Even as the federal corruption case against Burke toppled him from power, the former alderman’s ties to Lopez have grown closer, records show. Lopez has moved his ward office and political operation into Burke’s old headquarters at 2650 W. 51st St.

A little more than five years ago, that same building was raided by federal agents, and Burke was charged soon after that. The city has paid $21,000 to the entity that owns the building since July, according to records.

Lopez’s campaign headquarters are in the building’s rear unit, which is listed as the address for Lopez’s political fund, the 15th Ward Democratic organization and the congressional campaign.

The landlord is none other than Burke himself. According to Cook County and state records, the building’s owner is a company whose managers are Burke and daughter Jennifer Burke.

That company gifted $1,750 in “headquarters rent” to Lopez and his ward organization, state campaign finance disclosure records show.

* A silver lining, at least his heirs will sell the team?


* Someone bought it! Was it Speaker Welch?



* Here’s the rest…

    * Crain’s | AT&T wireless nightmare was triggered by company work on network expansion: “Based on our initial review, we believe that today’s outage was caused by the application and execution of an incorrect process used as we were expanding our network, not a cyber attack,” an AT&T spokesman said in a statement. “We are continuing our assessment of today’s outage to ensure we keep delivering the service that our customers deserve.”

    * Vital City | Learning about ShotSpotter — and Gun Violence — from Chicago: Our research in Chicago found that police officers stopped their patrol cars more often and closer to the location of reported gunfire when responding to ShotSpotter alerts than 911 calls, as measured by GPS coordinates of patrol vehicles. The recovery of illegal firearms increased in police districts covered by ShotSpotter, particularly at the scenes of fatal shootings. However, ShotSpotter did not reduce the occurrence of shots-fired calls for service, fatal shootings, non-fatal shootings or other violent felonies committed with firearms. The introduction of ShotSpotter in police districts had no impact on gun-violence crime clearance rates (the proportion of cases solved by police).

    * Crain’s | After Alabama ruling, Duckworth moves to protect in vitro fertilization: “We were right to be worried that IVF could be next,” Duckworth said on X, formerly known as Twitter. “This ruling effectively labels women in Alabama who undergo IVF as criminals and their doctors as killers. Congress must pass my bill to establish a statutory right to access IVF and other ART services nationwide.”

    * Tribune | Top cop offers harsh critique of COPA after agency recommends CPD fire 28 officers: In the last eight weeks, the Civilian Office of Police Accountability has recommended the Chicago Police Department fire 28 officers — an “unprecedented” number, CPD’s top attorney told the Chicago Police Board. But the avalanche of new disciplinary cases now sitting with Snelling is a byproduct of the City Council’s decision to approve most of the new CPD union contract last year — unanimously, without a single question posed to city negotiators.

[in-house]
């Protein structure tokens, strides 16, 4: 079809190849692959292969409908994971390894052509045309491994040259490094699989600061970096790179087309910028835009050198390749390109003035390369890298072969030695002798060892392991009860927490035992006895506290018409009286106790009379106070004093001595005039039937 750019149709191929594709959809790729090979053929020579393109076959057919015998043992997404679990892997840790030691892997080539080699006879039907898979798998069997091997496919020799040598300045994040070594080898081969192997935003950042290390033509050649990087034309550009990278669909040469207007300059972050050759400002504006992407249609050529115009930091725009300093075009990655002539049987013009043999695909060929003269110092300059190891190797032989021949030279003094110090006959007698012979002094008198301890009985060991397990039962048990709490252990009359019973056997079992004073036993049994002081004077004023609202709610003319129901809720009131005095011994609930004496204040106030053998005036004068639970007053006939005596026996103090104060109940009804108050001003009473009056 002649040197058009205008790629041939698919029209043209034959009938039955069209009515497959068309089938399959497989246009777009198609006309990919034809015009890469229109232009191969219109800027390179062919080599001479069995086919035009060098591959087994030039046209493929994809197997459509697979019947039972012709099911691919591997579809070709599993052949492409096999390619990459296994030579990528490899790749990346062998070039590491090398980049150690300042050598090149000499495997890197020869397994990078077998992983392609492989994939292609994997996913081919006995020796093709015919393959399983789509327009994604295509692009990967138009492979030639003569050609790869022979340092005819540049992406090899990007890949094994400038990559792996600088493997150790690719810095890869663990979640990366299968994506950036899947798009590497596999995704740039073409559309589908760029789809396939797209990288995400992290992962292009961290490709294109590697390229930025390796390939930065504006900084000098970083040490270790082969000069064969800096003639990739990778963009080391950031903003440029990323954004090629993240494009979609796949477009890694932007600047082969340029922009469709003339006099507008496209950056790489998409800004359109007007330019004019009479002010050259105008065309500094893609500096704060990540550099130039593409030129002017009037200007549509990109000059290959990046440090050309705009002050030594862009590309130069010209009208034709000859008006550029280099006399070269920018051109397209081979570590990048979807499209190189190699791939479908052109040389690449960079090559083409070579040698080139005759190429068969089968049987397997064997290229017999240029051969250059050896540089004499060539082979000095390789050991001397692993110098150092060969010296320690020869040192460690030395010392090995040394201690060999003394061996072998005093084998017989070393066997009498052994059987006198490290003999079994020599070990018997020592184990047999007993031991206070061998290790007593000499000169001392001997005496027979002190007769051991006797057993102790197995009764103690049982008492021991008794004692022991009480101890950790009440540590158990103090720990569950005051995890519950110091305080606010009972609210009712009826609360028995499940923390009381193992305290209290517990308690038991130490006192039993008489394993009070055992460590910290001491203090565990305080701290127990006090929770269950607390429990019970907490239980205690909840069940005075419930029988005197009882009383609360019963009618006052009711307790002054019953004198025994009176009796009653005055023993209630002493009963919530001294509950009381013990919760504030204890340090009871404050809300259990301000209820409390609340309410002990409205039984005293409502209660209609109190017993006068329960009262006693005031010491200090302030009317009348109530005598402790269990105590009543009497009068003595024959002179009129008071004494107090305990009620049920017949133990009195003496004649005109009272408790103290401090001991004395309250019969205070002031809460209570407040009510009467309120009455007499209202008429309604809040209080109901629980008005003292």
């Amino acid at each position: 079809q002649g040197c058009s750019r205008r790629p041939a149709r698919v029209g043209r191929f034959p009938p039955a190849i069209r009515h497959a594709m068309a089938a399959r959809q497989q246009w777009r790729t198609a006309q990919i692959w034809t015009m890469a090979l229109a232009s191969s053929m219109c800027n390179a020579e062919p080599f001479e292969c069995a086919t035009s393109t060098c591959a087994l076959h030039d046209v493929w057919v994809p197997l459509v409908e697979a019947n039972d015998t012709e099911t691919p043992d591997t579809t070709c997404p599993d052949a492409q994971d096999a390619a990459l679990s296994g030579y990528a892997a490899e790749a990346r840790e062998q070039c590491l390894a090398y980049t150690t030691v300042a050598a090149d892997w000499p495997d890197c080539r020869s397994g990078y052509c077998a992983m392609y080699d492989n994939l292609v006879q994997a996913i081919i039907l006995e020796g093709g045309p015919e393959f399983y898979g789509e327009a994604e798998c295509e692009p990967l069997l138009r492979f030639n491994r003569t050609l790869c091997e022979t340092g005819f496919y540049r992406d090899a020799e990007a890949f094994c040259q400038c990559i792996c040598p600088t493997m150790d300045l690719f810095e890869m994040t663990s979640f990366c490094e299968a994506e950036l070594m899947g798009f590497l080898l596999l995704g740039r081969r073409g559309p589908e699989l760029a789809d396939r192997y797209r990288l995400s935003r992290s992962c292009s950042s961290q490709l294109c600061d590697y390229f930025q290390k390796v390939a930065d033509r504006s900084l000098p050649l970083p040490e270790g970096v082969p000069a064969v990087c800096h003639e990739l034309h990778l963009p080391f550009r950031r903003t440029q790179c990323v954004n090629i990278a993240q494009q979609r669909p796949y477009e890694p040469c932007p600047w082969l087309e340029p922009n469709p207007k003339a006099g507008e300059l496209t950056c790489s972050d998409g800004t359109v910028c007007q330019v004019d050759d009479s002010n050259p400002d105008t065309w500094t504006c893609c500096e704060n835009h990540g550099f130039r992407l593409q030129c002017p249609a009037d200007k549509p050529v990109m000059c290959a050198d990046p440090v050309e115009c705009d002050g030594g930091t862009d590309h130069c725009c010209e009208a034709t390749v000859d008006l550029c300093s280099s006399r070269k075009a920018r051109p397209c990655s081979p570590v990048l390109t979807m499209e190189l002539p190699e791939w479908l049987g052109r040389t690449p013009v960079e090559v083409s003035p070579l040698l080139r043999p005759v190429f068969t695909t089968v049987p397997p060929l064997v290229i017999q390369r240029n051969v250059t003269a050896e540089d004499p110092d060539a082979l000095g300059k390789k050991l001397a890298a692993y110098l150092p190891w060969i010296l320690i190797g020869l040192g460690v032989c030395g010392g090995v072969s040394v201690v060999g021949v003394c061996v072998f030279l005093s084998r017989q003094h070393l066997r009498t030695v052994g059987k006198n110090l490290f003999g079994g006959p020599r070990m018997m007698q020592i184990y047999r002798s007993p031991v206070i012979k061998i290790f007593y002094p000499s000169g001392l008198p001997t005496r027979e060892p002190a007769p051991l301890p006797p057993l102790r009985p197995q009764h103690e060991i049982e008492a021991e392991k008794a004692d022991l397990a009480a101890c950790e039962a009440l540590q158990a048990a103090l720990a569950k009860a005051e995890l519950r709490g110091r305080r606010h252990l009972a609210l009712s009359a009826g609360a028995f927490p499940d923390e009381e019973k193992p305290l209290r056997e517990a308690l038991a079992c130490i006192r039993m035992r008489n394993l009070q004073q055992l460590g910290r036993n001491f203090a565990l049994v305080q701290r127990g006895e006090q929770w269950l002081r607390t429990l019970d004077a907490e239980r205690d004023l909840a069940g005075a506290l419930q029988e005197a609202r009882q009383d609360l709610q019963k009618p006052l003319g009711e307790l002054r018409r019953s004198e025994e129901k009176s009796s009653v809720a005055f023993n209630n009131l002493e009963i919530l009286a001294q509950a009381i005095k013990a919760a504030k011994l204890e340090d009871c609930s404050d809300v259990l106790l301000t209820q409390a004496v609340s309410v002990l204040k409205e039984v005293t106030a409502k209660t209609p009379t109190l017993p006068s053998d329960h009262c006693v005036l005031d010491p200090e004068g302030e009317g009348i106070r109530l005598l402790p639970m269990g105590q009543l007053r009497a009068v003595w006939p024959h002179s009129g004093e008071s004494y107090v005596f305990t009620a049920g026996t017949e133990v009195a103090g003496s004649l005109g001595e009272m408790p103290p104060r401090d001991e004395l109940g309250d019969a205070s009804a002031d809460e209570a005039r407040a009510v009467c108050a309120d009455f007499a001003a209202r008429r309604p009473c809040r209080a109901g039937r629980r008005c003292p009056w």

* Daily Herald | Board of Review member says panel’s decision to increase Arlington Park property about ‘fairness’: If approved, the value would still be lower than what the Cook County assessor’s office set earlier this year. In a news release issued Thursday, Cardenas said he voted along with Larry Rogers Jr. to increase the assessed value of the former horse-racing track now owned by the Chicago Bears to $124.7 million out of “fairness to the Bears and fairness to Arlington Heights taxing bodies.”

    * Sun-Times | Official at center of Little Village implosion debacle tapped as city’s acting buildings chief: Mayor Brandon Johnson named Marlene Hopkins acting commissioner of the Department of Buildings after firing her former boss last week. Almost four years ago on Easter weekend, Hopkins and another buildings department official were in charge of making sure that the implosion of an almost 400-foot chimney was performed safely.

    * Daily Herald | Kane County Board incumbent Kenyon to face challenger Stare in Republican primary election: A stark contrast in views among Kane County Republicans could not be more apparent than in the March 19 primary contest between Kane County Board District 16 incumbent Michael Kenyon of South Elgin and his opponent Eric Stare. Kenyon is a dairy farmer who has served on the board for 18 years.

    * Bond Buyer | S&P lowers outlook on Chicago’s GO bonds to stable: S&P Global Ratings has revised the outlook on Chicago’s general obligation bonds to stable from positive, the rating agency announced Thursday. S&P affirmed its BBB-plus rating on the bonds.

    * Sun-Times | Retiring WGN meteorologist Tom Skilling: ‘It seems like what I did meant something to people’: “I thought: ‘Oooh, I’m not funny, I’m not much of a showman. What’s my schtick going to be?’ ” Skilling says. “And I always worried about that. Well, it turns out, I guess, in retrospect, my schtick is that I dug into the science of weather. And, I’ll tell ya, it used to scare the devil out of the news consultants. They’d look at you grimly and say, ‘jetstream, dew point?’ Nobody knows what that is. All they want to know is: Is it going to rain tomorrow?’”

    * Reuters | Chicago corn’s race to $4 more significant than meets the eye -Braun: Projections released by the U.S. Department of Agriculture in October implied the cost per bushel to raise corn domestically in 2024 would be around $4.80, down from 2023. CBOT December corn CZ24, which represents the upcoming harvest, has undergone its biggest February slide since 2013, settling at $4.53-1/4 on Thursday.